A huge cloud of data is generating a 3D world of Charles Rennie Mackintosh

On the morning of Saturday 24 May 2014, as firemen watched over the smouldering remains of The Mackintosh Building, a team of data documentation experts from the Glasgow School of Art and Historic Environment Scotland stepped inside and set up powerful laser scanning equipment. The spinning head fired a laser one million times a second, through 360 degrees, and by recording the angle and the time taken for the light to return identified enough coordinates to generate a three-dimensional recreation of the building.

Fortuitously, the team had scanned the building’s exterior four years previously, allowing them to provide a rapid and accurate comparison post-fire. This proved invaluable in reassuring the city’s building control department that the western façade, which had borne the brunt of the blaze as it spread from the basement – where a projector ignited solvent in a student’s work – up through vents to the iconic library, was safe from collapse.

Just a few heavy stones at the top had moved, by about 4cm, and they could be numbered, removed and later reinstated. Another crucial contribution came in team’s ability to measure the amount of debris – 46 cubic metres – on the library floor. Structural engineers could confirm that the floor was also not in danger of collapse, allowing a forensic excavation of the material to go ahead. Sadly, very little of the library did survive – just 12 of the 10,000 books, which are being restored – but fragments of the structure are being analysed to inform the reconstruction.

The scanning of the interior over the past two years is not only assisting architects and the School of Art’s restoration team, but it also promises a ground-breaking record of the building’s life. A year later, over a period of two months, a full 3D laser survey of the entire interior of the building was undertaken. As areas changed, the team would re-scan – and by August this year it had a definitive version
– comprising 15 billion data point which, combined with a previous photographic survey by the Royal Commission and subsequent scans as the building is restored, will allow people to move around the building virtually and explore its history.

“We believe that it will be a really important and accessible record,” said Alastair Rawlinson, head of data acquisition at the School of Art’s School of Simulation and Visualisation (SimVis). “Something, that in 50 years’ time people will be able to use to look back at how the building changed over time, the extent of the damage it experienced in the fire and how it was subsequently restored as close as possible to Mackintosh’s original vision, all in a virtual 3D environment.”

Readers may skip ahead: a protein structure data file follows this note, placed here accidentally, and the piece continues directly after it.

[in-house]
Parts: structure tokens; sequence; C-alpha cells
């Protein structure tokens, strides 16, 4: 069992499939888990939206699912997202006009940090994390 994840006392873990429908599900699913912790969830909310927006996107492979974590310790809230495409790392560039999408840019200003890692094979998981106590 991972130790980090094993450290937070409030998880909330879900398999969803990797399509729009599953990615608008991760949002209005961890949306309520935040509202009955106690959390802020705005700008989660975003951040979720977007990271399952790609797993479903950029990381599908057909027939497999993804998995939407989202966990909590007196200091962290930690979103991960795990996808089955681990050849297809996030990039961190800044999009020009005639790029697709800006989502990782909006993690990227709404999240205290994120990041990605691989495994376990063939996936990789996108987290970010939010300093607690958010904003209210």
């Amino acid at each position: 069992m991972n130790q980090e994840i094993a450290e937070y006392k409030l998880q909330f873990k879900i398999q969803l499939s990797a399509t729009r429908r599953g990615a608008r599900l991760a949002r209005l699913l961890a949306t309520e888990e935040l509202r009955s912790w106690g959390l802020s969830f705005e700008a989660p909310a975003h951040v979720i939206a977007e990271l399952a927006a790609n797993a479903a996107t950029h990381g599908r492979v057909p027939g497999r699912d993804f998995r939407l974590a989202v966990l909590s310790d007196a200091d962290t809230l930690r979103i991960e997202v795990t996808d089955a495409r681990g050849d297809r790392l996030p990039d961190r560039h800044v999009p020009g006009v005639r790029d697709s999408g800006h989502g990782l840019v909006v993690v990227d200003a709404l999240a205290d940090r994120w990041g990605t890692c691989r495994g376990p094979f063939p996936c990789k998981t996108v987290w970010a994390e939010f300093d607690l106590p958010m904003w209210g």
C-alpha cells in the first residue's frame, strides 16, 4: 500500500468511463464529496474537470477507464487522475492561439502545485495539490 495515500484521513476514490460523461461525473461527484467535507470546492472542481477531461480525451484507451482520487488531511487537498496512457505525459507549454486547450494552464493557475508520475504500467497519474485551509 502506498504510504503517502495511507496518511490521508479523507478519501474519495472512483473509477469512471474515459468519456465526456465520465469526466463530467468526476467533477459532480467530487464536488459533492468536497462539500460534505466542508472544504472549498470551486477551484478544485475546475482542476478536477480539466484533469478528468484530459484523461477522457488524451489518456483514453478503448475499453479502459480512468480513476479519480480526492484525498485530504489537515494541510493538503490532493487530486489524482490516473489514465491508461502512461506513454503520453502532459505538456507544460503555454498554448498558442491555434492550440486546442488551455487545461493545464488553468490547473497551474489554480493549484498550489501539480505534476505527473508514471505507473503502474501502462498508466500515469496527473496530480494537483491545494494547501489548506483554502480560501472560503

‘SimVis has established an international reputation for its visualisation of the world’s heritage sites and the human anatomy, and in sound production and the use of 3D technologies in learning. Previously known as the Digital design Studio, it will formally launch as the School of Simulation and Visualisation next year, making it the fourth school at The Glasgow School of Art.

It is thought that work on the main structural envelope of The Mackintosh Building, including all external stonework, walls and roofs will be complete by July next year. Work on the interior is scheduled to begin in February and be finished towards the end of 2018, when contractors, the School of Art and independent conservators will commission and install specialist items. The building is expected to reopen by Easter 2019.

Why Mackintosh was ahead of Google

Restoration of the Glasgow School of art’s historic mackintosh Building, devastated by fire in 2014, began last month and the project’s leader has spoken about how the architect’s masterwork was an early example of a space that encouraged creativity through social interaction. “He’s known as one of the first modern architects,” said Liz Davidson. “The more you look at what he did here – the cleverness throughout the building and the future-proofing he put in and the way he used seating as social spaces; that’s what you find in a Google headquarters now. He built little social spaces all over.”

During a tour of the site for journalists Davidson, the senior project manager, added: “it was so ahead of its time. We think that to go back to mackintosh’s vision is actually giving us back a really modern building which has kind of been cluttered up over the last 100 years.” For example, mackintosh furniture had been replaced over time and wooden and brass features painted over. Under the project’s plans, the interior of the restored building will be much closer to the original than recent generations of students and art lovers have known.

But before mackintosh’s vision of a creative space can be restored, major structural work is required. Specialists have begun the process of removing the massive stone piers between the iconic windows on the west wall of the building, so that they can be inspected and where possible reinstated. Research to source authentic replacement timber is underway and specialists have begun the painstaking job of re-assembling 600-plus fragments of the original innovative electric lights retrieved following the fire.

“it’s taken a year of work by the restoration team, with our colleagues from archives and Collections, to develop our conservation methodology and sort the fragments into light ‘kits’,” said Sarah mackinnon, project manager. The kits are now being transformed – into 29 completely original lights and at least a further seven, partially using original glass fragments and brass parts – by specialist lantern maker lonsdale and Dutch in edinburgh. But, when “the mack” reopens in 2019, there will be
some modern touches not available to mackintosh; the lamps will be fitted with leD lights and the building will have underfloor heating and WiFi.